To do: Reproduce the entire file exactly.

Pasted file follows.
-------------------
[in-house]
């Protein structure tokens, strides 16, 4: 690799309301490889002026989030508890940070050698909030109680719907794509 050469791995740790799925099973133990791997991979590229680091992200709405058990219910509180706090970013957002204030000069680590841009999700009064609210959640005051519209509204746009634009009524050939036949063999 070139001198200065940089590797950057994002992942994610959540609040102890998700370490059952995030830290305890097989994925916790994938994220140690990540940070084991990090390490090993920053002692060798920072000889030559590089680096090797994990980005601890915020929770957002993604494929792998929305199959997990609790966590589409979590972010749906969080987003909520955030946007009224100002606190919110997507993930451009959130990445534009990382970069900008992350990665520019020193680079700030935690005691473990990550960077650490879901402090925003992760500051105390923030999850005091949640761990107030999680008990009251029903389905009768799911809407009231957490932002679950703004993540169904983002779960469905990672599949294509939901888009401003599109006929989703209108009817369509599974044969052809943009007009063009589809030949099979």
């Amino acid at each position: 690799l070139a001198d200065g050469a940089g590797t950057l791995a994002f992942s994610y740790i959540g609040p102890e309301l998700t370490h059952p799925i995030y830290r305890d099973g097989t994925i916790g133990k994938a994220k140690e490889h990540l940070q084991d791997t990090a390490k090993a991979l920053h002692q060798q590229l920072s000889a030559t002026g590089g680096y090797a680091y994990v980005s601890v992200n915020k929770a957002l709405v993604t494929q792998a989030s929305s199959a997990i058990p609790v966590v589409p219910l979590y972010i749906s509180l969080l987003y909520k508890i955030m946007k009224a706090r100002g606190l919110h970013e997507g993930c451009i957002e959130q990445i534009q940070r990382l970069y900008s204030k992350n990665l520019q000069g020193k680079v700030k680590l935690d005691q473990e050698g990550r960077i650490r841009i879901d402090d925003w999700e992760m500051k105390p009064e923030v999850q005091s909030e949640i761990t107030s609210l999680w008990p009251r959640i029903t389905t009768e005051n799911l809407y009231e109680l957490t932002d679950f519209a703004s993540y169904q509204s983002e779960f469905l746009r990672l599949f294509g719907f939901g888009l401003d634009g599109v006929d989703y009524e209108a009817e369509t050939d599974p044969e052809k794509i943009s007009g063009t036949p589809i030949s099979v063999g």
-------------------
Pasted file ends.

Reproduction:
[in-house]
């Protein structure tokens, strides 16, 4: 690799309301490889002026989030508890940070050698909030109680719907794509 050469791995740790799925099973133990791997991979590229680091992200709405058990219910509180706090970013957002204030000069680590841009999700009064609210959640005051519209509204746009634009009524050939036949063999 070139001198200065940089590797950057994002992942994610959540609040102890998700370490059952995030830290305890097989994925916790994938994220140690990540940070084991990090390490090993920053002692060798920072000889030559590089680096090797994990980005601890915020929770957002993604494929792998929305199959997990609790966590589409979590972010749906969080987003909520955030946007009224100002606190919110997507993930451009959130990445534009990382970069900008992350990665520019020193680079700030935690005691473990990550960077650490879901402090925003992760500051105390923030999850005091949640761990107030999680008990009251029903389905009768799911809407009231957490932002679950703004993540169904983002779960469905990672599949294509939901888009401003599109006929989703209108009817369509599974044969052809943009007009063009589809030949099979």
């Amino acid at each position: 690799l070139a001198d200065g050469a940089g590797t950057l791995a994002f992942s994610y740790i959540g609040p102890e309301l998700t370490h059952p799925i995030y830290r305890d099973g097989t994925i916790g133990k994938a994220k140690e490889h990540l940070q084991d791997t990090a390490k090993a991979l920053h002692q060798q590229l920072s000889a030559t002026g590089g680096y090797a680091y994990v980005s601890v992200n915020k929770a957002l709405v993604t494929q792998a989030s929305s199959a997990i058990p609790v966590v589409p219910l979590y972010i749906s509180l969080l987003y909520k508890i955030m946007k009224a706090r100002g606190l919110h970013e997507g993930c451009i957002e959130q990445i534009q940070r990382l970069y900008s204030k992350n990665l520019q000069g020193k680079v700030k680590l935690d005691q473990e050698g990550r960077i650490r841009i879901d402090d925003w999700e992760m500051k105390p009064e923030v999850q005091s909030e949640i761990t107030s609210l999680w008990p009251r959640i029903t389905t009768e005051n799911l809407y009231e109680l957490t932002d679950f519209a703004s993540y169904q509204s983002e779960f469905l746009r990672l599949f294509g719907f939901g888009l401003d634009g599109v006929d989703y009524e209108a009817e369509t050939d599974p044969e052809k794509i943009s007009g063009t036949p589809i030949s099979v063999g």